Audio File length: 2.21
English Language: English

Today I'll accompany you through Piazza Castello, which is the key part that unlocks the chest of Turin's historical center!

This huge square that's full of monuments and is always buzzing is not only the geometric center of Turin: its also and above all the stage where the city has acted out many pages of its history.

The square takes its name from the grand palace in the middle. Examine it carefully, because it's an amazing "two-faced" building: the side looking towards the Po River has the appearance of a stern medieval castle; the other side, however, offers the spectacular Baroque image of when it was transformed into the sumptuous Palazzo Madama.

Around the palace lies a vast, open, regularly shaped urban space with monuments, street lamps, and fountains. As you will have already noticed, the layout of Turin's streets follows a regular geometry with all its intersections at right angles: this characteristic, which was maintained and amplified in later centuries, dates back to the city's origins when it was founded as a Roman camp.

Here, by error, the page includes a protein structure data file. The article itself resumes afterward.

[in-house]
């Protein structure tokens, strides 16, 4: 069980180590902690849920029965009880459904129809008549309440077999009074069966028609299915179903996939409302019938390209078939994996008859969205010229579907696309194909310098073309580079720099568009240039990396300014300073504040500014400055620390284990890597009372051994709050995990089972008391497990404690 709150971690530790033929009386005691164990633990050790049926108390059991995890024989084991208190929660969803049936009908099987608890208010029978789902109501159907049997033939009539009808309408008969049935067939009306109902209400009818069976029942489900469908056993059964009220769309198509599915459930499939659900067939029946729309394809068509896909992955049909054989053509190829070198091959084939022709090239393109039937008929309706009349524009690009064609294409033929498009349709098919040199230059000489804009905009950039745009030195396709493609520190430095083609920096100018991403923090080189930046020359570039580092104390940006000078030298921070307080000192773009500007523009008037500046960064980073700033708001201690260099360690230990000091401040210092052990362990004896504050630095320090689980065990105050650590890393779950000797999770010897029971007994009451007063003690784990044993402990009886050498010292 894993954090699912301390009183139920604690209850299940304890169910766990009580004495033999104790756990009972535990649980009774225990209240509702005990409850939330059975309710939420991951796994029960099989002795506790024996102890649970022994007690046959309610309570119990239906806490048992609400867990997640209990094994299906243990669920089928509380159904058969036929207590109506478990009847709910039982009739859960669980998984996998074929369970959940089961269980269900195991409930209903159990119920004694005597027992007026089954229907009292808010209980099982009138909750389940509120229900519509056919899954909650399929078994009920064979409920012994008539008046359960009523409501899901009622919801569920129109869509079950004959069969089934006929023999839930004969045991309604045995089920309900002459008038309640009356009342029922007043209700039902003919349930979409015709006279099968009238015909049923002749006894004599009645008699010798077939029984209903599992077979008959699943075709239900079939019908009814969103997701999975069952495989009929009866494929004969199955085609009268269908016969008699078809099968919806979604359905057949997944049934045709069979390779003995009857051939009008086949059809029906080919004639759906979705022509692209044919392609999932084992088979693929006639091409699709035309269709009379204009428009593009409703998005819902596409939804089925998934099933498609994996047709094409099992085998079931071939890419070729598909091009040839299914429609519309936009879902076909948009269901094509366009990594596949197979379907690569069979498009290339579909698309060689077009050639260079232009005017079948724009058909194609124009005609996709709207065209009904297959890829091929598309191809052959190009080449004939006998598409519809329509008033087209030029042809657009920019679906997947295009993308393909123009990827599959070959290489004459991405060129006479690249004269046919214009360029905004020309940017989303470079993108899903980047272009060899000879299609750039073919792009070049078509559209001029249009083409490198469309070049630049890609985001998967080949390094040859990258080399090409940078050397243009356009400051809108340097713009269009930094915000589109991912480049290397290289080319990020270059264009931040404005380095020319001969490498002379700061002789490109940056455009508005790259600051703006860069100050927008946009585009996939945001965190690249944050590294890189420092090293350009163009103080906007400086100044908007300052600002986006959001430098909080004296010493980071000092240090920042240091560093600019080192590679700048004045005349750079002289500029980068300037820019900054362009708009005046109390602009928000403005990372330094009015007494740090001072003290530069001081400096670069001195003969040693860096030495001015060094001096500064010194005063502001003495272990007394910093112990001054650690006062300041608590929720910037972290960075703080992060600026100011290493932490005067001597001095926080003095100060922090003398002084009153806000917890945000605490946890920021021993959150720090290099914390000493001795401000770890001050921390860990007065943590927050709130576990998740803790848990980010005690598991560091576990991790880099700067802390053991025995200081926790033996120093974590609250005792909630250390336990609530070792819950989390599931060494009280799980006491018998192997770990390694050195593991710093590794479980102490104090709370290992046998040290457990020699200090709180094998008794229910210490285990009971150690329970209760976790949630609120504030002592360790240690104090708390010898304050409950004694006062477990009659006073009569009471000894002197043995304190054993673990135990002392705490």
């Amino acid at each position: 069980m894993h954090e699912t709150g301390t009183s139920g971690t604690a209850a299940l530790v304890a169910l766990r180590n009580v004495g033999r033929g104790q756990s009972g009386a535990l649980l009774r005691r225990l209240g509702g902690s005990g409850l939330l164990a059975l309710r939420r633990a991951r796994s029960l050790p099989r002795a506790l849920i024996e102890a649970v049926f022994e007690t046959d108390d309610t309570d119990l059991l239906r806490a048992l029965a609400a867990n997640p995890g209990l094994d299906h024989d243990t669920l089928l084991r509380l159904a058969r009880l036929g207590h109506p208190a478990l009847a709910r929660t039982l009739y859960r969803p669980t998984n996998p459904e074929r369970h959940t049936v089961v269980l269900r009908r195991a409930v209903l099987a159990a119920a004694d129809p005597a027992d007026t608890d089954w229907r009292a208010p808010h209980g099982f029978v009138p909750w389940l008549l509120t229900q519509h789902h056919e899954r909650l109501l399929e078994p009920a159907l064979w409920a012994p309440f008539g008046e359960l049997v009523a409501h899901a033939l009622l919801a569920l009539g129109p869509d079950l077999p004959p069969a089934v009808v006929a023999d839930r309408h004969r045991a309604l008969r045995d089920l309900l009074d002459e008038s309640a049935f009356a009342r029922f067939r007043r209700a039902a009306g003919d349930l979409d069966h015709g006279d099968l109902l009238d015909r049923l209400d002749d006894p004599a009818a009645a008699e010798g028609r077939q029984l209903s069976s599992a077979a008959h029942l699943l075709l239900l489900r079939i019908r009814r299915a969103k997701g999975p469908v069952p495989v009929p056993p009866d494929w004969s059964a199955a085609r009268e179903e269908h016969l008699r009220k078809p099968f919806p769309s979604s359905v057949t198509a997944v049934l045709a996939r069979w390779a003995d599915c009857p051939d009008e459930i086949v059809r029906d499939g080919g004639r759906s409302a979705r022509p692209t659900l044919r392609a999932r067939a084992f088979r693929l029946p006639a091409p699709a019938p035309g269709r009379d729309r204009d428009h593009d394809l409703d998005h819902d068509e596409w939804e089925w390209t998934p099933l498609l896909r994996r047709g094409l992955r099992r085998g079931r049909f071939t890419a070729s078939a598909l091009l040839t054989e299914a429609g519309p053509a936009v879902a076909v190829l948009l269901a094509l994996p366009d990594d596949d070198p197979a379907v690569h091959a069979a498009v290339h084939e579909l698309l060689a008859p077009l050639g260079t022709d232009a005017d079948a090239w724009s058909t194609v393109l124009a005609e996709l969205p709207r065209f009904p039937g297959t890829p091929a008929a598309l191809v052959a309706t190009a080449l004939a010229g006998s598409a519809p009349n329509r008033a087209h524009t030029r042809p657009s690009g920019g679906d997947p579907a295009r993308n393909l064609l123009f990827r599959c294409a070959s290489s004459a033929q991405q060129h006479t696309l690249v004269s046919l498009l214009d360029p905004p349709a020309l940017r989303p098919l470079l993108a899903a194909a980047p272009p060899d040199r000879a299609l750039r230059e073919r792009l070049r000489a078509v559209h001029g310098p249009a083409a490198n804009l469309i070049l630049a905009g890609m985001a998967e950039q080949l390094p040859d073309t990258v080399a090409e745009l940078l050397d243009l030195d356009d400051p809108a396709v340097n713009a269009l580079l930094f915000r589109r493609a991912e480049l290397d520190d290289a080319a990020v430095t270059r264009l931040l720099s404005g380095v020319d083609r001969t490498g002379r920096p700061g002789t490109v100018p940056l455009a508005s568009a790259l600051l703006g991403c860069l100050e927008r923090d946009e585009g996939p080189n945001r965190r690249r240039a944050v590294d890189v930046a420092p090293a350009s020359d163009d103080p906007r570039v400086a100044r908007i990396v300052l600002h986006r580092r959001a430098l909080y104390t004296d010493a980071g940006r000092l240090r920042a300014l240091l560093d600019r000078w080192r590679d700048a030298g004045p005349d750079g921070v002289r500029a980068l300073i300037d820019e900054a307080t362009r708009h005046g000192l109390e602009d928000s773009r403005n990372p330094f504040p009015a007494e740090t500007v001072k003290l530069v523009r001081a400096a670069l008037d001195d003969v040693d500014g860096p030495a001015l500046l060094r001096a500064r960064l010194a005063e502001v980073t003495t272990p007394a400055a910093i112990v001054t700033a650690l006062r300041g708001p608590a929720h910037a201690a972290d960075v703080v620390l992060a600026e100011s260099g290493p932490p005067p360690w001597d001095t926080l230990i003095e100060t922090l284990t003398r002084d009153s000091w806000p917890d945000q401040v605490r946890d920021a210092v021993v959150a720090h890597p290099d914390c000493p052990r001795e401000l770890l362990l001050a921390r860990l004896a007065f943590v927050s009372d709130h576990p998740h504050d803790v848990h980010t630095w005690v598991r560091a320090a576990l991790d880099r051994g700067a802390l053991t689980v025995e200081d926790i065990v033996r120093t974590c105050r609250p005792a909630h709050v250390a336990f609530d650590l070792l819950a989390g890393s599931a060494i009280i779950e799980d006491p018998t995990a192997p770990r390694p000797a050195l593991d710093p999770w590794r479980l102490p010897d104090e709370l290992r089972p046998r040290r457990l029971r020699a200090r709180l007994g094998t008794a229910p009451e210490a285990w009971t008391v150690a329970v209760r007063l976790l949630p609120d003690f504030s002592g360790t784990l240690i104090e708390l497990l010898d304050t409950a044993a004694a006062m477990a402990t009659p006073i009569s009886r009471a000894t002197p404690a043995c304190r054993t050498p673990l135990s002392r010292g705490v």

The buildings surrounding the square are from different periods, but have a pleasantly homogeneous effect.

The only religious building in the square is almost camouflaged as a '"normal" palace; the only thing that gives it away is its bizarre dome. I'm talking about the Church of San Lorenzo, which was donated by the Dukes of Savoy to the order of Theatine fathers.

Construction on it began in the first half of the 1600s, and after being left unfinished for decades it was completed in 1680 thanks to architect Guarino Guarini, who was actually a Theatine priest. Using the existing building with an octagonal layout, inside you can see how much Guarini indulged himself designing decidedly scenic altars and inventing a dome of intertwined arches that form the shape of a star. A prodigious architectural find in a Baroque explosion of paintings, sculptures, stuccoes, and gilding.


FUN FACT: it is estimated that there are about 18 kilometers of arcades in Turin. Some sides streets are also covered by terraces to avoid interrupting the continuation of arcades and the possibility of covering large distances on foot while being protected from the rain or snow.

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